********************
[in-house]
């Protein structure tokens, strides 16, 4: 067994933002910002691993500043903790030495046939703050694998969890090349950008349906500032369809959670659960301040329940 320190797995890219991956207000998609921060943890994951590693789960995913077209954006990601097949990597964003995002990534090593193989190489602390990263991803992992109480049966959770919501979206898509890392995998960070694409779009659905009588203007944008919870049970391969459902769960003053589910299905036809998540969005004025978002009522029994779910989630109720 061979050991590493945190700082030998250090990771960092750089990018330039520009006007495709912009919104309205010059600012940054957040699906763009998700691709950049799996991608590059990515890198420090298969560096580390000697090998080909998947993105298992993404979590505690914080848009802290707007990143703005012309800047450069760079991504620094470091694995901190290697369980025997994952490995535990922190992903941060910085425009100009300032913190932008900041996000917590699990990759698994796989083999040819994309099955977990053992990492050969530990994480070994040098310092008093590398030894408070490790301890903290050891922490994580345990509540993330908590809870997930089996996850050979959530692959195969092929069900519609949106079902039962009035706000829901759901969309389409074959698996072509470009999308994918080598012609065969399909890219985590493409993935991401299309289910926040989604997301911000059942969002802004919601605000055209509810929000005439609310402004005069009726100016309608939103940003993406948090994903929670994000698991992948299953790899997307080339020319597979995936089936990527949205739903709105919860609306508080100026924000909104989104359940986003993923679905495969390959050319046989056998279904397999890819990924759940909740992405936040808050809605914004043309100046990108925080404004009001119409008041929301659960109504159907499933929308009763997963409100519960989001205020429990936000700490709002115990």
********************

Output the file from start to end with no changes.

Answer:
[in-house]
């Protein structure tokens, strides 16, 4: 067994933002910002691993500043903790030495046939703050694998969890090349950008349906500032369809959670659960301040329940 320190797995890219991956207000998609921060943890994951590693789960995913077209954006990601097949990597964003995002990534090593193989190489602390990263991803992992109480049966959770919501979206898509890392995998960070694409779009659905009588203007944008919870049970391969459902769960003053589910299905036809998540969005004025978002009522029994779910989630109720 061979050991590493945190700082030998250090990771960092750089990018330039520009006007495709912009919104309205010059600012940054957040699906763009998700691709950049799996991608590059990515890198420090298969560096580390000697090998080909998947993105298992993404979590505690914080848009802290707007990143703005012309800047450069760079991504620094470091694995901190290697369980025997994952490995535990922190992903941060910085425009100009300032913190932008900041996000917590699990990759698994796989083999040819994309099955977990053992990492050969530990994480070994040098310092008093590398030894408070490790301890903290050891922490994580345990509540993330908590809870997930089996996850050979959530692959195969092929069900519609949106079902039962009035706000829901759901969309389409074959698996072509470009999308994918080598012609065969399909890219985590493409993935991401299309289910926040989604997301911000059942969002802004919601605000055209509810929000005439609310402004005069009726100016309608939103940003993406948090994903929670994000698991992948299953790899997307080339020319597979995936089936990527949205739903709105919860609306508080100026924000909104989104359940986003993923679905495969390959050319046989056998279904397999890819990924759940909740992405936040808050809605914004043309100046990108925080404004009001119409008041929301659960109504159907499933929308009763997963409100519960989001205020429990936000700490709002115990």